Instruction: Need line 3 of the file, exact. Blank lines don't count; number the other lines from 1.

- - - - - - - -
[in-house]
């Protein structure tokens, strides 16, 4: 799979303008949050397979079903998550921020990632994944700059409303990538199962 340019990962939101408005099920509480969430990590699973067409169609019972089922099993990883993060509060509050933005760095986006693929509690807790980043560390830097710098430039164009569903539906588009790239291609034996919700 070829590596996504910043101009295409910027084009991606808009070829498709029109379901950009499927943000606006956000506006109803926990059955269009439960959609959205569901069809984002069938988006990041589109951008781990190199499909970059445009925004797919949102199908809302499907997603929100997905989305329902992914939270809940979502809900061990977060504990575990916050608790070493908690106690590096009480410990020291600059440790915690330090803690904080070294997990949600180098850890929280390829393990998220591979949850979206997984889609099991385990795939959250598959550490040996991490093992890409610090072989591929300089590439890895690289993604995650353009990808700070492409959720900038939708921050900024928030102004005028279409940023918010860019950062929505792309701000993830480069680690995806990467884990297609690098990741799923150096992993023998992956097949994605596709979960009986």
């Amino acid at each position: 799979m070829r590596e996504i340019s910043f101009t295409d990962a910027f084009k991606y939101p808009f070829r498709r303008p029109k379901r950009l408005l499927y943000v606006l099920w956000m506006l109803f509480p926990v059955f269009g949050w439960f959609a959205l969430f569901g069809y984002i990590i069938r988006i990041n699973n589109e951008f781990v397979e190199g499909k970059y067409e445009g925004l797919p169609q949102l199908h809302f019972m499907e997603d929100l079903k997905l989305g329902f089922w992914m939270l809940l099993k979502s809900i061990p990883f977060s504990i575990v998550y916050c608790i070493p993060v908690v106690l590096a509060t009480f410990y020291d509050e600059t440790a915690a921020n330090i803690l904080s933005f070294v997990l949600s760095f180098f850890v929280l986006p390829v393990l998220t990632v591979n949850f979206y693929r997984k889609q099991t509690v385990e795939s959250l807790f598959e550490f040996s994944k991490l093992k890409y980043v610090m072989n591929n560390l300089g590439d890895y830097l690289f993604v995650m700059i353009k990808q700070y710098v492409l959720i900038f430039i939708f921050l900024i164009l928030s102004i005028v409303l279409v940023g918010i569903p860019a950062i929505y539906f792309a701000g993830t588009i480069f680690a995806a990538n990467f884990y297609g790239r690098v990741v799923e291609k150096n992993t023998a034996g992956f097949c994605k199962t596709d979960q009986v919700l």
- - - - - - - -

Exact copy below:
């Amino acid at each position: 799979m070829r590596e996504i340019s910043f101009t295409d990962a910027f084009k991606y939101p808009f070829r498709r303008p029109k379901r950009l408005l499927y943000v606006l099920w956000m506006l109803f509480p926990v059955f269009g949050w439960f959609a959205l969430f569901g069809y984002i990590i069938r988006i990041n699973n589109e951008f781990v397979e190199g499909k970059y067409e445009g925004l797919p169609q949102l199908h809302f019972m499907e997603d929100l079903k997905l989305g329902f089922w992914m939270l809940l099993k979502s809900i061990p990883f977060s504990i575990v998550y916050c608790i070493p993060v908690v106690l590096a509060t009480f410990y020291d509050e600059t440790a915690a921020n330090i803690l904080s933005f070294v997990l949600s760095f180098f850890v929280l986006p390829v393990l998220t990632v591979n949850f979206y693929r997984k889609q099991t509690v385990e795939s959250l807790f598959e550490f040996s994944k991490l093992k890409y980043v610090m072989n591929n560390l300089g590439d890895y830097l690289f993604v995650m700059i353009k990808q700070y710098v492409l959720i900038f430039i939708f921050l900024i164009l928030s102004i005028v409303l279409v940023g918010i569903p860019a950062i929505y539906f792309a701000g993830t588009i480069f680690a995806a990538n990467f884990y297609g790239r690098v990741v799923e291609k150096n992993t023998a034996g992956f097949c994605k199962t596709d979960q009986v919700l």